Further, the situation is not either/or as you could easily utilize the mobile web server for providing real-time data that is mashed up with other data on a regular site. An example of this is the Facebook integration we have made. Using data fetched from the mobile, we can display in Facebook a map-view that shows your current location. And from within Facebook you can type a message that is delivered directly to the inbox of your mobile. That is, you can be present on the social network without actually being logged on.
And now I've only covered the what happens when you put a web-server on a personal mobile device. The way you use a mobile phone also changes once there is http access to it. For instance, it is trivial to create a web-interface to all core applications of the phone, so that whenever you are next to a PC - any PC, not just your own - you can use the big screen and proper keyboard of the PC for reading and sending SMSs, managing your contacts, interacting with the calendar, etc.
Q: You know I'm a big fan of using real keyboards! In fact this was my first thought on how to use this.
And with the added bonus of being able to do that from the office when you have forgotten your phone at home. Not for making phone calls obviously, but you will be aware if someone tries to call you and be able to send him or her an SMS telling on which number you can be reached.
Q: Amazing, hadn't thought of it that way. Since I work from a home office I guess it is unlikely to happen to me, but in my previous career I did feel really lost when I had forgotten my phone at home.
Q: Is there some other question I should have asked but didn't?
Q: Where can I download this thing?
The consumer oriented version - MWS - is available at http://mymobilesite.net. The entrypoint for our experimental PAMP stack that then provides you with PHP and MySQL is http://wiki.opensource.nokia.com/projects/PAMP. PAMP can be used stand-alone or be installed on top of MWS.
Q: It was also a surprise to hear that suddenly the whole Symbian platform is going to be Open Source. What do you think this tells us about where the world is going and where the telecom world is going? Or even just where Nokia is going?
I can't speak for Nokia, but in my opinion it tells that there in general are fewer and fewer reasons for keeping code closed, if there ever were any good ones.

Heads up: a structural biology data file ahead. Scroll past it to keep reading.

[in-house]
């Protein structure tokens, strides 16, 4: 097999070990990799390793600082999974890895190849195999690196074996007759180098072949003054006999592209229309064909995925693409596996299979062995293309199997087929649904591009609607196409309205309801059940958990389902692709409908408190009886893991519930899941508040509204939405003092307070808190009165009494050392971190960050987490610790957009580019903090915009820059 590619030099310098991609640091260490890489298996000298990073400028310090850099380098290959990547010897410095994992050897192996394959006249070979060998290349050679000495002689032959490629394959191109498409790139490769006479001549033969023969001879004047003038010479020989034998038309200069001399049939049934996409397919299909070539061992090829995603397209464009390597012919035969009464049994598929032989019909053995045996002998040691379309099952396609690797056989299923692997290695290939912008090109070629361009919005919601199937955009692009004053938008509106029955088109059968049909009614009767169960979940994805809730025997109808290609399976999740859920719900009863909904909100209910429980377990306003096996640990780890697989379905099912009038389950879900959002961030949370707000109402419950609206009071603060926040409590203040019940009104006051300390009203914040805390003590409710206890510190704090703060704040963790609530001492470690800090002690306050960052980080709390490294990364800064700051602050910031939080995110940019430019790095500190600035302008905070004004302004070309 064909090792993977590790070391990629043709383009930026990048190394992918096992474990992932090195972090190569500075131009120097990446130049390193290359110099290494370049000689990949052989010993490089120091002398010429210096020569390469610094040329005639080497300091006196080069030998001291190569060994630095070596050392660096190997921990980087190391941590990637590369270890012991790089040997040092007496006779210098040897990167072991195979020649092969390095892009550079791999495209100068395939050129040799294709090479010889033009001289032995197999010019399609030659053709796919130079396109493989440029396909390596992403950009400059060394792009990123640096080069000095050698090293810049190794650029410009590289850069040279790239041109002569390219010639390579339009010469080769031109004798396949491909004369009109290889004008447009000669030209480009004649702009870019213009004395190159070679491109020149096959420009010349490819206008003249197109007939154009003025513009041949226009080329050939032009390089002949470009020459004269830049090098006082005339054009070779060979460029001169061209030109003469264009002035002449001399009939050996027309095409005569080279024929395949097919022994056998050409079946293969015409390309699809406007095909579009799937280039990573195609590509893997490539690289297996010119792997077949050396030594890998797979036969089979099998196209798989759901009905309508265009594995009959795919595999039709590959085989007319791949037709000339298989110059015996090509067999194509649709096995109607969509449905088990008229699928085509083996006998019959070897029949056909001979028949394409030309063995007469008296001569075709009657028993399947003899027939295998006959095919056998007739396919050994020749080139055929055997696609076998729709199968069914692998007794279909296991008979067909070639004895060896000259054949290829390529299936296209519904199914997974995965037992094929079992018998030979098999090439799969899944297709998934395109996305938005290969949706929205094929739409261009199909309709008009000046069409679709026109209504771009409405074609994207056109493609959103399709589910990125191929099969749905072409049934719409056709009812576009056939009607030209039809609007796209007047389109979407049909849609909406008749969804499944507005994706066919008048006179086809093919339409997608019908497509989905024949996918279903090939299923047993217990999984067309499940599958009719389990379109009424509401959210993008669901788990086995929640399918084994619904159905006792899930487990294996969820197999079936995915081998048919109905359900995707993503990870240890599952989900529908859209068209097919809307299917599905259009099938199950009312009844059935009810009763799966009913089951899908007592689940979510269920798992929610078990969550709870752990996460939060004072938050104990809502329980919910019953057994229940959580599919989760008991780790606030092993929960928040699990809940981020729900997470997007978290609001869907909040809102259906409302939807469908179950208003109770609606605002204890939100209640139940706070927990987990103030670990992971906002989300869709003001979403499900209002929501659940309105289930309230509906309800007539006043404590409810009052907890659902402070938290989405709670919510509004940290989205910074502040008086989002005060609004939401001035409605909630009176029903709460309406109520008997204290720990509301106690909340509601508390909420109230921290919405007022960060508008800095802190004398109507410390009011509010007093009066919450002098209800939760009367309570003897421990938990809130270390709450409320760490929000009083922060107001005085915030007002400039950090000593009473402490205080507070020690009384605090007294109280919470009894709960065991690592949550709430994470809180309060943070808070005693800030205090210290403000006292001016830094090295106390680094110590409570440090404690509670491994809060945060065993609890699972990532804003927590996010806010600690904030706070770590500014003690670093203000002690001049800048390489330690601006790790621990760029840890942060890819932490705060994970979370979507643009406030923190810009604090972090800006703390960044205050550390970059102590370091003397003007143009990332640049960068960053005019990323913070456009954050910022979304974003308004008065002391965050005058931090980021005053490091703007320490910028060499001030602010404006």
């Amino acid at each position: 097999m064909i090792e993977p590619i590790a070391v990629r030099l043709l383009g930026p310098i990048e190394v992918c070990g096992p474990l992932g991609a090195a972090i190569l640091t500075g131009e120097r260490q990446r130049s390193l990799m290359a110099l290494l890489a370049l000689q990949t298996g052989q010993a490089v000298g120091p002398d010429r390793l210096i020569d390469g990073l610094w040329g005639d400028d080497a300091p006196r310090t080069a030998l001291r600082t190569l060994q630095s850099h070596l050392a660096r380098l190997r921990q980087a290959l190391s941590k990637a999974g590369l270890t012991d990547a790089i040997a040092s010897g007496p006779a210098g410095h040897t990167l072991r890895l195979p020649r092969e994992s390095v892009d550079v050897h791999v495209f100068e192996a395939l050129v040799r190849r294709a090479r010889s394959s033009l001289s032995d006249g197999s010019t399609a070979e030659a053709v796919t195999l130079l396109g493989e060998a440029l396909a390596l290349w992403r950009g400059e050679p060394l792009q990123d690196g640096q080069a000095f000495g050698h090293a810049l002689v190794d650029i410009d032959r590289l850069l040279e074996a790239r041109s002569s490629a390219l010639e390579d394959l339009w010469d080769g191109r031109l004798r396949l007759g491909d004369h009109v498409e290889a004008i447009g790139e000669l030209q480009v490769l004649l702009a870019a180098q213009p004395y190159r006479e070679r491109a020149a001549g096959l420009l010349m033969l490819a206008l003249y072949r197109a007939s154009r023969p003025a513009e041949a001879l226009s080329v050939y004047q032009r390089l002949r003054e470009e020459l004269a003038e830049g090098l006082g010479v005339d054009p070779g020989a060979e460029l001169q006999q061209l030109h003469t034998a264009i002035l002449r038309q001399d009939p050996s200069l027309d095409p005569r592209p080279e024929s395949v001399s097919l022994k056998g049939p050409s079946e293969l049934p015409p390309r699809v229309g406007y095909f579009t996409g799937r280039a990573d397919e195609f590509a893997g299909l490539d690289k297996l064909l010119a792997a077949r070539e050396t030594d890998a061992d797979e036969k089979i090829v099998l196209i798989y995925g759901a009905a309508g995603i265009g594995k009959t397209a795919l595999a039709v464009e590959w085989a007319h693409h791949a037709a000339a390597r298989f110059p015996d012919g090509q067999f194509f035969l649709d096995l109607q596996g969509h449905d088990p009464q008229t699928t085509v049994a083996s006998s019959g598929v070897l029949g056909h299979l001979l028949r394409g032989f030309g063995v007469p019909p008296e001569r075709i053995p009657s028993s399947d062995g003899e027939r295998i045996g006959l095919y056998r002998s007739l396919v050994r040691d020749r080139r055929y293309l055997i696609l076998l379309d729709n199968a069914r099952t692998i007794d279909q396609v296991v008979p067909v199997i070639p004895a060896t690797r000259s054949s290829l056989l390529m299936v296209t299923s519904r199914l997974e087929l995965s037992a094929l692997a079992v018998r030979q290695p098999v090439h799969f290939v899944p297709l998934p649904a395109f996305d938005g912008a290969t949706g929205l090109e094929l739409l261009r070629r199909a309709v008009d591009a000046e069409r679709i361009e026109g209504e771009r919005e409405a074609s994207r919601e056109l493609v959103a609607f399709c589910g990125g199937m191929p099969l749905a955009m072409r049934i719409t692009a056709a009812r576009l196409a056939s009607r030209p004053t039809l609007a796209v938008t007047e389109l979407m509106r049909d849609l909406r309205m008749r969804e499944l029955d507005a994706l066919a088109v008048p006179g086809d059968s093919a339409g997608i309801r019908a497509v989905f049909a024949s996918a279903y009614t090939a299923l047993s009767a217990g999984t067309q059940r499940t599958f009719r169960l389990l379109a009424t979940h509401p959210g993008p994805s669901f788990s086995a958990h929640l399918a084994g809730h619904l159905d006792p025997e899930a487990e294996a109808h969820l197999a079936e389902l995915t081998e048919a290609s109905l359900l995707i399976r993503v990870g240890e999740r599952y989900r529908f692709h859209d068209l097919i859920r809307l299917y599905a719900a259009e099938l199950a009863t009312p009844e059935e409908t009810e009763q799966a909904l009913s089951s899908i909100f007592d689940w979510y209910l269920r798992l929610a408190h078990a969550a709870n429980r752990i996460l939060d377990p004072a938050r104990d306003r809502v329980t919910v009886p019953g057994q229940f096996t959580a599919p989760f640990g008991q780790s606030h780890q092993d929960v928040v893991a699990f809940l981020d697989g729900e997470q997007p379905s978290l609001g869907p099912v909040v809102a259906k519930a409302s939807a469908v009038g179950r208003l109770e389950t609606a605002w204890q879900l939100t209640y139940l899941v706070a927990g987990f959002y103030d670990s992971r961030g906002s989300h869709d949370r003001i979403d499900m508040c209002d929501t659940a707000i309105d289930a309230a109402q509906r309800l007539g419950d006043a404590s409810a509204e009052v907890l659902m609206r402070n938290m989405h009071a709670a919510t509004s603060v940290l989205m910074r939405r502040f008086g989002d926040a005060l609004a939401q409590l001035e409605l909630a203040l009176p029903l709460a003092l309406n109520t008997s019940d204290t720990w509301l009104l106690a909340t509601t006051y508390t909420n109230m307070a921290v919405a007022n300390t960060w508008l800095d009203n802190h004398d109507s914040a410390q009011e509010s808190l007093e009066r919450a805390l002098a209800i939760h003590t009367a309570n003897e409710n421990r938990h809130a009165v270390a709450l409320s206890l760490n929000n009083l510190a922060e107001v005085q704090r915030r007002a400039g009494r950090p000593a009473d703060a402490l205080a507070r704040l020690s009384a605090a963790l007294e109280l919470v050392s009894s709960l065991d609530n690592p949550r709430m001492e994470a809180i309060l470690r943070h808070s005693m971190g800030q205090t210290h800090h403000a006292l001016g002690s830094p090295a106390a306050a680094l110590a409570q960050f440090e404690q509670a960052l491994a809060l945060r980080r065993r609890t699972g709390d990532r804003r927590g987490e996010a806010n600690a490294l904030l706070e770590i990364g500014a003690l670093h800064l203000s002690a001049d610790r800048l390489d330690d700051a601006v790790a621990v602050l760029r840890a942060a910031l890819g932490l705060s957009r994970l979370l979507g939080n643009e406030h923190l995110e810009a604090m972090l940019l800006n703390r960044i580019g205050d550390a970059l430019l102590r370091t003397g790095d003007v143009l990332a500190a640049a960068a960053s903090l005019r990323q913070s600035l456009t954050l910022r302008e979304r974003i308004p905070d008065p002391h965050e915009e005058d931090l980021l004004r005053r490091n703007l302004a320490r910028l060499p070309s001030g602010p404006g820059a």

Open sourcing something is surely no guarantee that a vibrant development community will appear, but not doing it is a sure guarantee that it will not happen.
One thing that open sourcing always brings is ease of communication. It is so much easier to communicate and share ideas etc. if you don't have to think about NDAs and the like, but can in all fora speak openly about issues related to the code.
The open sourcing of Symbian touches my work rather closely actually. Since I have been working with open source software, I have paid great care to only use public Symbian/S60 information. For instance, I only use the public SDKs and never internal ones where I would have had access to all the source. This in order reduce the risk that Nokia or Symbian IPR would "leak" via me into the open source. Obviously this has caused problems at times when something have not worked and a peek at the source immediately would have revealed the problem. Now that issue is about to disappear.
Q: I hear you there! When I was working on S60 projects myself, it was
the first time I really understood the value of having source code available. It is not that you'd want to touch the source code - mostly you don't, but you often do want to read it! (Especially with the S60 documentation we had few years back :-)
Exactly, without the source it might takes days or weeks to figure out the cause of a problem and the workaround for it, with the source at hand it might take 15 minutes.
Q: Final question: As most employees of Nokia Research Center I see you have patents or patent applications pending. What would be your opinion on software patents? And is there a way to answer this question that will satisfy both yourself, your employer and the MySQL community?
First, I must stress that I am not a lawyer, that I really don't know too much about software patents and patents in general, and that I here especially speak for myself.
In my opinion, a large number of software patents are bogus, in the sense that they describe a solution that any engineer, when given the same problem, would come up with. In other words, the novelty and the non-obviousness that should be there, is not there.
Furthermore, often software patents seem to be the patenting of an idea. That is, there is not really any significant investment behind it. If you invest a great deal into the research of something and come up with a novel result, then I think it is right that you can protect that result so that somebody else simply can't go ahead and use the result for reaping the harvest of your investment. But if it's just a bright idea that anyone could have had, then the protection in terms of a patent should not be there. In any case, given the pace of the software industry, at least the lifetime of a software patents should be significantly shortened.
Generally speaking I don't think software patents work and that it would be in the interest of everyone if they simply were abandoned. However, from a practical perspective software patents are a fact of life and there are patent sharks and others out there that are more than willing to go after companies who don't play the patent game. So until the global rules are changed, unilateral disarmament would not be without significant risk.
Q: Johan, thanks for a very interesting chat on an interesting technical topic!
Thank you Henrik for interesting questions!